A large black mug with the word MOM written on it in white. A hand is holding the handle.
The Ultimate Parenting Fuel

When I became a vegetarian in the early 90s, tofu was an exotic food and the word vegetarian was said in hushed tones as if it was a fatal diagnosis. And even now that special diets are more accepted and easier to accommodate, it can still be hard for some people to understand multiple food sensitivities unless you wave an Epipen in their face.

But I’m not allergic. The foods I avoid make me feel sick. Isn’t that enough? Apparently not. 

In my case, it’s a double-edged sword to have multiple food sensitivities and also be a people pleaser. 

My people-pleaser side says, of course, I will eat that baked good you worked so hard on. At the same time, my body is screaming in terror. Food causes me to go to war with myself in more ways than one. The last time I politely refused a piece of birthday cake in a room full of coworkers, I was grilled about my food choices until I had to say I would consider changing my ways. Then there was the time I was told I was “actually hurting bees” by not eating honey by a man who then backed me into a corner and told me I HAD to watch some documentary on how I was single-handedly causing global warming. Good times!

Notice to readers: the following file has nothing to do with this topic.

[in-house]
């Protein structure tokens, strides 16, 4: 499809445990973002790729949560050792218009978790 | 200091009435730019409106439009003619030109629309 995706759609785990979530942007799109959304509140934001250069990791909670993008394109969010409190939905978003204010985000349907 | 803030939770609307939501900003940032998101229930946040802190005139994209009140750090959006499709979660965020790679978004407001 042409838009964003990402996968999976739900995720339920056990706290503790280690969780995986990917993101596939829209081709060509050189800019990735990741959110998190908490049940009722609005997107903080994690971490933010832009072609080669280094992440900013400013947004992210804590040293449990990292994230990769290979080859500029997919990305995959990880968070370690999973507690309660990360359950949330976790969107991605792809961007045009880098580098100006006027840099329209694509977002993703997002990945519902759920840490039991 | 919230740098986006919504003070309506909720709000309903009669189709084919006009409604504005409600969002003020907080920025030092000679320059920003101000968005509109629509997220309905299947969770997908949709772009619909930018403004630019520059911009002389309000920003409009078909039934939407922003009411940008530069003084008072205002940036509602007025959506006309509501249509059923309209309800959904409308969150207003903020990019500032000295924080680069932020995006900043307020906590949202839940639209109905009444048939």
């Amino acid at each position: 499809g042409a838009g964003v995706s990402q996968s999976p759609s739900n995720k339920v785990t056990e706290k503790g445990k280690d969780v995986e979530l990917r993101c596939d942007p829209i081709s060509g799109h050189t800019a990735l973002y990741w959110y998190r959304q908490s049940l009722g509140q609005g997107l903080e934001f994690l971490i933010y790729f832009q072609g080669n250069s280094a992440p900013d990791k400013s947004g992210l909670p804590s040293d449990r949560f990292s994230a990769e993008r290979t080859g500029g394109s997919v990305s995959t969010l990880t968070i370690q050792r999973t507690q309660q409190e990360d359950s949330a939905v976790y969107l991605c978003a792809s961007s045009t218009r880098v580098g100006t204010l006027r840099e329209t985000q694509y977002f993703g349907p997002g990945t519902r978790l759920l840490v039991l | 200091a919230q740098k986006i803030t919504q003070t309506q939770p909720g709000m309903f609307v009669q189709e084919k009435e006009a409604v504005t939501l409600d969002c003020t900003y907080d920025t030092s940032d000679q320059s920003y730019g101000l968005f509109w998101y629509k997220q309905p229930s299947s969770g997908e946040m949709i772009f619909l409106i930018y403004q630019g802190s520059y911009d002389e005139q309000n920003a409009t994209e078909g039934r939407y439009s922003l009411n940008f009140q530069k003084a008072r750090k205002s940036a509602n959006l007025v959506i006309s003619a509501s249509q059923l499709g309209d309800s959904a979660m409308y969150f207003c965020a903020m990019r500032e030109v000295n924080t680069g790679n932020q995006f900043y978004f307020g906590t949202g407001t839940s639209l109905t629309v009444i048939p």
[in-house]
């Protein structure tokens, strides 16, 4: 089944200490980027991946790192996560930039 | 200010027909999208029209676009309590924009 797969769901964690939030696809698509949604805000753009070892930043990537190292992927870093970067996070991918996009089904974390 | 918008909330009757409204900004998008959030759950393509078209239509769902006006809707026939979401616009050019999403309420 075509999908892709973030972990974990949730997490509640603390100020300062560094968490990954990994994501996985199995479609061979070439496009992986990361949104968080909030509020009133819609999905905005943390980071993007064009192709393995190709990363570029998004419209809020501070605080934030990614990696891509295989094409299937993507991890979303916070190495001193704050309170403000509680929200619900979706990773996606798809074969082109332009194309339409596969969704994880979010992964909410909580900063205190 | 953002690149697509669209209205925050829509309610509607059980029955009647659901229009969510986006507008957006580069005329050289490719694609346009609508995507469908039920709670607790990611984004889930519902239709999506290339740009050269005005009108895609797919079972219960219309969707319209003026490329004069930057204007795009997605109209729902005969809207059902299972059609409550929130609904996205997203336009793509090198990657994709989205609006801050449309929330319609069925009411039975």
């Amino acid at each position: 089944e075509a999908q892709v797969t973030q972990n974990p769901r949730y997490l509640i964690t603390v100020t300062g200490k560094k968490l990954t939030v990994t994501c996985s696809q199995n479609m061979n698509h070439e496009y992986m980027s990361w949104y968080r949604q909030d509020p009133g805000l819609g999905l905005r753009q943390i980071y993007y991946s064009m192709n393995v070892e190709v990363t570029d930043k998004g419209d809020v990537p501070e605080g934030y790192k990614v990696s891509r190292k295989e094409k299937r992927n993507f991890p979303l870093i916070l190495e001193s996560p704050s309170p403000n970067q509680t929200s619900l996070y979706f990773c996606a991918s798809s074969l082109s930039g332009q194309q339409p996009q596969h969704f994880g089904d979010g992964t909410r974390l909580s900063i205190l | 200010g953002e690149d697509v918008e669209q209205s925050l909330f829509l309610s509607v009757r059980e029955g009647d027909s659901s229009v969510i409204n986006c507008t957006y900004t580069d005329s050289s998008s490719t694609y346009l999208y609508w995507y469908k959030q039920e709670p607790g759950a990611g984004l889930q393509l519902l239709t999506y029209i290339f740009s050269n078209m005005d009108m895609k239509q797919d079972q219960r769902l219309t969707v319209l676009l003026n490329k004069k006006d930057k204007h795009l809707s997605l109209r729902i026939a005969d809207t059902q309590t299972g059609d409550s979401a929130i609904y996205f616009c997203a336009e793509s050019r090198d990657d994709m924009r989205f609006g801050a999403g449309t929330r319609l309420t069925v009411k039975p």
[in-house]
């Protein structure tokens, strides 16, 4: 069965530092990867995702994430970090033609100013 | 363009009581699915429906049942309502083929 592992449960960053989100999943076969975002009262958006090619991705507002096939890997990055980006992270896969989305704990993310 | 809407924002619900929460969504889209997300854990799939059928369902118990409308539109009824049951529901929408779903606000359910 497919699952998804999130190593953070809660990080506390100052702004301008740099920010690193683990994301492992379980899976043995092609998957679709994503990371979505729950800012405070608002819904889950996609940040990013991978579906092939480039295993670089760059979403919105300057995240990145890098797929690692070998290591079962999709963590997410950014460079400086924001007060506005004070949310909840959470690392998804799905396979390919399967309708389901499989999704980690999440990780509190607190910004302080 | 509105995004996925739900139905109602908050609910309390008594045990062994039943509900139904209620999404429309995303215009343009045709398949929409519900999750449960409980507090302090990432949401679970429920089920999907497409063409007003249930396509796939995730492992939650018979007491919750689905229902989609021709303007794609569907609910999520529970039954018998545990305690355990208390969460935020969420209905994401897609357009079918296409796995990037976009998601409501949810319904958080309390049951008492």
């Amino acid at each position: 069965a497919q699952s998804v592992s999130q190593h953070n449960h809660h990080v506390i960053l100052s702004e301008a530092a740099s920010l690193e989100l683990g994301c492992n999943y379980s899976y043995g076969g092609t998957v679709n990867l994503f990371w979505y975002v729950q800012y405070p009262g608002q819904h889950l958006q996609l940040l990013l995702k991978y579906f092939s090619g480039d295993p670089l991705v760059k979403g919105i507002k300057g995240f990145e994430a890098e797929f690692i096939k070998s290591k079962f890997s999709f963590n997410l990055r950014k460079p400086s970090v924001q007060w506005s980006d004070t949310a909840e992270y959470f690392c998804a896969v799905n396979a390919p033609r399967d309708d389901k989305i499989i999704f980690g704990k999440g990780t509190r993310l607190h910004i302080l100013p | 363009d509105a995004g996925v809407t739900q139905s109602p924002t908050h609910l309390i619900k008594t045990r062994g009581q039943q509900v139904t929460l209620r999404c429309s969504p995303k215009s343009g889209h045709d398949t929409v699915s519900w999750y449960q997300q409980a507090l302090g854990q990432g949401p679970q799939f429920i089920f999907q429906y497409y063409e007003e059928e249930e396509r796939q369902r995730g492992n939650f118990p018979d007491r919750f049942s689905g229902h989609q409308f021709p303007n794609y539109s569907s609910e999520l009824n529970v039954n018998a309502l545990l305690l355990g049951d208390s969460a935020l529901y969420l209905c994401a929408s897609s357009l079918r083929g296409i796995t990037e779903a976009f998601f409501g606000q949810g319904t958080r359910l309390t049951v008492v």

I decided then and there to avoid eating in public so as not to hurt anyone’s feelings, including my own. Better safe than mansplained, I always say. 

My large, mostly Italian family’s love language is preparing and serving food. It is quite literally how they take care of you. Gravies that marinate all day on a Sunday, meat braising until it falls off the bone in soft, tender strips. Baked ziti with four kinds of cheese, bubbling in the oven for hours until it can melt in your mouth. I used to love these things, and ate them with vigor, until I started to feel, well, bad. 

I gave up meat and dairy for philosophical reasons, but grains and gluten I was forced to give up for physical ones. I love gluten. If I could marry it and run away to live on an island with it, I’d say “I do” in a heartbeat! But I’m pretty sure we would end up on the show “Who The Bleep Did I Marry?” after the gluten killed me in my sleep. Sure, I might be happy for a while, but every time I try to eat gluten, it always turns on me. You always hurt the ones you love, I suppose. 

My heart-and stomach-hurt just looking at this picture.

My food preferences can be awkward, or sometimes even divisive, when I need to say no thank you to certain dishes or treats. 

People are so connected to foods that when I refuse to eat them, it can come off like I am rejecting the person, not just the food.

If they ask too many questions, I get uncomfortable and feel like they are judging me, and they might feel like I am judging them. And then we are both looking at each other over a giant food divide that makes me want to curl up under a blanket and hide. (Who am I kidding, I always want to be hiding under a blanket.)  

I spent so many years avoiding food in public, especially with people I didn’t know (or like!) well enough to know if they would understand or judge. But now as more and more special diets come out of the woodwork, I realize my multiple food sensitivities and I can too. So, I’m here to say I like you but probably won’t eat anything you serve me. Can we still be friends?